Sarkar, meaning Government, Higher Power or more aptly in this case – Supreme Authority tells the story of powerlord / gangster Subhash Nagre, played by living icon Amitabh Bachchan. As the opening credits clearly state, this is “inspired” (read adapted) from The Godfather. Most likely a travesty on multiple accounts, but Verma pulls this off on many levels.
We have our staple characters: the worldly-wise über-powerful brooding head of the family Subhash Nagre [Amitabh] a.k.a. Sarkar or Don Vito, younger (reel & real-life) scion Shankar [Abhishek] and elder hot-headed son Vishnu [Kay Kay] a.k.a. Sonny, though his character later becomes blurred with that of Frido…
Self-righteous Sarkar’s motto is “There are no rights or wrongs… simply power” and with a constant menacing grimace about him, you quite simply wouldn’t want to f*** with him. We aren’t really given much background on him, why he is the way he is, what made him “Sarkar” and how he justifies what he does. He simply advocates his own brand of justice for the masses. For someone with such authority, respect, stealth, and such a feared reputation, his empire soon begins to unravel at an alarming rate after his refusal (as in the original) to dabble in “that business”. Soon enough Sarkar is fighting not just for ‘his people’, but his family, as battle lines are drawn and the differences between friend, family and foe become even more difficult to distinguish.
Ram Gopal Varma has done a commendable job (some would say foolish) in adapting The Godfather, as it luckily isn’t a cheap copy, rather an extremely powerful re-telling of the saga. To adapt something of this stature takes a great mind [Verma truly a Mahatma of sorts] as he has succeeded in producing a very contemporary urbane Indian take on the classic. He focuses on the relationships, and the impact that pressures from all vicinities have on them. The battle between good and evil, personal demons, morality, greed, lust… and the thirst for ultimate power.
This is simply phenomenal cinema, with a taut narrative it moves at a sure pace and is far from predictable as writer Manish Gupta has managed to implement enough new twists and surprises to keep us guessing, and on the edge of our seats. Cinematography by Amit Roy is exemplary, and the music score [Amar Mohile] is quite powerful, if a little jarring / premature at times. Verma has created an extremely tense tone for the film, and this has been adeptly enhanced / kept consistent by the afore-mentioned faculties.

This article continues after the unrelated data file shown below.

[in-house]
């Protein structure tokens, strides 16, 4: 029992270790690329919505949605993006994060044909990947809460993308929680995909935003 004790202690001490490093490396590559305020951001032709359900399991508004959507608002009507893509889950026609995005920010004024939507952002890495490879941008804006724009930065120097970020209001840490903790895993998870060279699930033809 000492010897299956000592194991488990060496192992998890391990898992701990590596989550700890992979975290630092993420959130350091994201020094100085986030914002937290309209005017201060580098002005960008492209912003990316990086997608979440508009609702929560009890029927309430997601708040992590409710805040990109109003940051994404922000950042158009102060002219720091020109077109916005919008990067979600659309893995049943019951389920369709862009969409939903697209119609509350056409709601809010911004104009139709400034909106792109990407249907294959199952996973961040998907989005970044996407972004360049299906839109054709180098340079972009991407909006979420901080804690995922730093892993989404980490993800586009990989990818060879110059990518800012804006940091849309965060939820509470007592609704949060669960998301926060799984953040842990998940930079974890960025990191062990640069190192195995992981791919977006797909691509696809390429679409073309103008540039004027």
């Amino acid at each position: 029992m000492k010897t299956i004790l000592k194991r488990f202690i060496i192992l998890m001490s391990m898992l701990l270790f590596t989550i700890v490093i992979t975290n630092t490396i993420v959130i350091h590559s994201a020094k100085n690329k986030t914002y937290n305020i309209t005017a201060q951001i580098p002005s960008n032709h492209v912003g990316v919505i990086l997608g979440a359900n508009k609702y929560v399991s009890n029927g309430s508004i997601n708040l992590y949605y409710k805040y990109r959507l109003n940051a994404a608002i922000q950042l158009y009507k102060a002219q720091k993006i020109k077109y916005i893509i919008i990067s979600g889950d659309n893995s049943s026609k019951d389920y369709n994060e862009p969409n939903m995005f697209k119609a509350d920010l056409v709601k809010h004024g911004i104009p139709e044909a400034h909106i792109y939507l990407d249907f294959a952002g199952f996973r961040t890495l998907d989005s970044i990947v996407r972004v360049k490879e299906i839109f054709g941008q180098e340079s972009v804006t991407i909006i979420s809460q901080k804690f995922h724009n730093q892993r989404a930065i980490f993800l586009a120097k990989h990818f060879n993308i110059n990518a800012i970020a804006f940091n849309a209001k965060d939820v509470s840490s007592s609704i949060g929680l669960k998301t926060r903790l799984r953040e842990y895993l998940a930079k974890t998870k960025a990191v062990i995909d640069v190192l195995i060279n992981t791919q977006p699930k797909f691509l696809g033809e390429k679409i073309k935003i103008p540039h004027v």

Amitabh Bachchan and son Abhishek are cast together as father and son for the first time, and in this film – junior has truly arrived. Amitabh bases his character on real-life right-wing political supremo Bal Thackeray; a man who seemingly rules Bombay, and decreed its name change to ‘Mumbai’. Amitabh plays Sarkar as strong, worldly and resilient, with a natural air of authority about him. Whilst Abhishek simply broods in the first half, he delivers a seasoned and compelling performance in the second, with a phenomenal screen presence which more than matches his legendary father. Kay Kay is simply blinding as the quick-tempered power hungry sibling [those searing eyes] and leaves an impact.
Sarkar completes Varma’s trilogy of gangster flicks [after Satya and Company] and once again he excels in documenting the human side of the underworld, as people with families, feelings and issues. This is a gritty, powerful and dark film, with stellar performances (no songs) and a compelling narrative. I’d liken this more to an ‘Infernal Affairs’ than a Bollywood film / audience. An extremely powerful piece of film, quite simply – watch it.
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